Skip to main content

A new report from United Way shows 49% of households in Lubbock County face financial insecurity. 19% of those families fell below the federal poverty line, while the remaining 30% were considered to live paycheck-to-paycheck with no room for saving.

Together, the 49% falls under the ALICE category – which means Assets Limited, Income Constrained, Employed.

“It’s our families who at the end of the month have to go ‘okay are we going to pay the electric bill or are we going to buy groceries? Are we going to send our kid to football camp or are we going to pay the credit card bill,” Libby Linker, the Director of Community Engagement for Lubbock United Way, said.

The latest ALICE report shows data from 2022. Between 2021 and 2022, it shows a 5% increase in Lubbock County homes reaching ALICE status.

“We’ve seen pandemic tax support go away, we’ve seen those additional dollars in our family budgets go down, we’ve seen prices go up, and wages haven’t necessarily been able to offset that,” Linker said.

As part of the report, United Way calculated a “survival budget”. That number represents the basic cost to live and work in Lubbock County. In this latest report, that number was $81,204 for a dual income family with two children.

“We consider the folks that fall in between this ability to save, to have a comfort level with finances all the way to federal poverty as ALICE,” Linker said.

While the prospect of a growing city such as Lubbock could bring hope for new jobs to ease the financial burden so many face, Linker says root issues will need to be addressed first.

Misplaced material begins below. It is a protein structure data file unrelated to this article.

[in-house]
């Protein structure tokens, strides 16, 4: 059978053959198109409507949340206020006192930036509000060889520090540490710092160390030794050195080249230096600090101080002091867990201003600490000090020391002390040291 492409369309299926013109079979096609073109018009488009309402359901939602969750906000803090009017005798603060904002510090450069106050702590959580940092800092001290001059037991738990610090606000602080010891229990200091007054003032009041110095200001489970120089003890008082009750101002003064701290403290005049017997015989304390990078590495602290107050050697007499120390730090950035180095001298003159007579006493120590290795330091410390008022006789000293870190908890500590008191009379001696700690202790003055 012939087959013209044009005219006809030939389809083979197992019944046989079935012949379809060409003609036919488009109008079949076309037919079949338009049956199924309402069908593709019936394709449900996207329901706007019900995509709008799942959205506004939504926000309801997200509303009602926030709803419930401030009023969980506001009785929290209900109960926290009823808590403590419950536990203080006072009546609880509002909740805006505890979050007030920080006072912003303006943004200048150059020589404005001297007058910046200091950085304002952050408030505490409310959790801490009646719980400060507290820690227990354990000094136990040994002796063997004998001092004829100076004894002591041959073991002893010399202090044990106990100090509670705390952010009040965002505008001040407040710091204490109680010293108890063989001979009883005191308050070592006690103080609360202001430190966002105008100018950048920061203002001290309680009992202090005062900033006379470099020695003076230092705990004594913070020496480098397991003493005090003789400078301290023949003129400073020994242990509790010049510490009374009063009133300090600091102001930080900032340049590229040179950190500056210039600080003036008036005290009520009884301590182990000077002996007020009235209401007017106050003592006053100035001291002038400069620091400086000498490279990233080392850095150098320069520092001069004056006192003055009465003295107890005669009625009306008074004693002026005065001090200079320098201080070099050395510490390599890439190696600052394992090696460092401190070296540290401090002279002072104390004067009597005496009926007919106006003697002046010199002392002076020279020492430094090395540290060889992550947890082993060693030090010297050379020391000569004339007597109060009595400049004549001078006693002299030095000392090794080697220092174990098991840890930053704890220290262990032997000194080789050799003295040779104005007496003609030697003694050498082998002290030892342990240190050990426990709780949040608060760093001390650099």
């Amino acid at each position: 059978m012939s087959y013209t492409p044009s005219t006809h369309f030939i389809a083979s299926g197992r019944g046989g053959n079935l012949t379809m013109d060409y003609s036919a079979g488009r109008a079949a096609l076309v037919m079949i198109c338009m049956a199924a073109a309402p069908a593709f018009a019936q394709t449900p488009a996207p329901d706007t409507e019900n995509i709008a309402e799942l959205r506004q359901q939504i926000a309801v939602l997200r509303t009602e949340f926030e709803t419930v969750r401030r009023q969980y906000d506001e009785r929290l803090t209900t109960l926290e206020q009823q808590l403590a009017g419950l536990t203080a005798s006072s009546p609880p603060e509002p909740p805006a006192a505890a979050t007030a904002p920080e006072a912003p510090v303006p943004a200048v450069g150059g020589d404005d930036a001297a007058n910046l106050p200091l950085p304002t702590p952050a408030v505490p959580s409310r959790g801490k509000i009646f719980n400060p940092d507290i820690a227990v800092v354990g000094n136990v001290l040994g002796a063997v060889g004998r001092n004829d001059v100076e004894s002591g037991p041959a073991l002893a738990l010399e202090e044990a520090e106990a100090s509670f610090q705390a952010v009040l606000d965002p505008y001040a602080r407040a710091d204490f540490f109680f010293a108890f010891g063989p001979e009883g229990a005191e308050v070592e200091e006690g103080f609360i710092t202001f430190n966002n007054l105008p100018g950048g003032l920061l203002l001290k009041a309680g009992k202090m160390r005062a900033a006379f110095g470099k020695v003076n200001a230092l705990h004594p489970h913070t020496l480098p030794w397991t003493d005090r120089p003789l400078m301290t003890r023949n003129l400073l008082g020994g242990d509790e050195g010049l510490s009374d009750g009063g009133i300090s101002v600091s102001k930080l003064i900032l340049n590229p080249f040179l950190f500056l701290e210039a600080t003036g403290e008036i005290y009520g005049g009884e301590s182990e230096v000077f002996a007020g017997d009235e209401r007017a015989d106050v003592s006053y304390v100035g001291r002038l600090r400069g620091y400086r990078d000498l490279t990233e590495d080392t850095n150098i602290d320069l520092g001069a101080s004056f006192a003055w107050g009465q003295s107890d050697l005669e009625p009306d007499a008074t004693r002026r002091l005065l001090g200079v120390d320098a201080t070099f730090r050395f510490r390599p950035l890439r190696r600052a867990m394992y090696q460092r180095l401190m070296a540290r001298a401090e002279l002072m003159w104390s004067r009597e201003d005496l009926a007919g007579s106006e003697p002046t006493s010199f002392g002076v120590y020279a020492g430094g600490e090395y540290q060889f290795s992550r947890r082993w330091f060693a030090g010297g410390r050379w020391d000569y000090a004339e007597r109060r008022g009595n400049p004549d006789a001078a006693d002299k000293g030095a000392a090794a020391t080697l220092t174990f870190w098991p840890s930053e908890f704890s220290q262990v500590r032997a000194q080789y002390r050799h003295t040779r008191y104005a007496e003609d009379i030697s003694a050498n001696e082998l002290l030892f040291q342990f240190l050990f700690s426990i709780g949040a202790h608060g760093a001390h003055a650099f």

“We know as our community continues to grow we’re going to have to grow along with it and address these needs and gaps within our community,” Linker said.

United Way acknowledged the impact financial insecurity can have on mental health and family dynamics, saying the organization will use the data to better support the community.

“Equipped with the ALICE data, we can do even better to advocate for effective policies, invest in solutions, and track our progress toward reducing financial hardship in Lubbock County and the surrounding area,” Linker said.

Additional report insights include:

  • Racial disparities persist in the rates of financial hardship; 57% of Black and 52% of Hispanic households were below the ALICE Threshold in 2022, compared to 35% of White households.
  • Single-female-headed households had among the highest rates of hardship. 81% – of Lubbock County’s single-female-headed households could not afford basics in 2022.
  • In 2022, 70% of the 20 most common jobs in Texas paid less than $20 per hour. As a result, many of these top jobs still had a substantial percentage of workers who were either ALICE or in poverty in 2022.

To read the report and access online, interactive dashboards that provide data on financial hardship at the state, county, and local levels, visit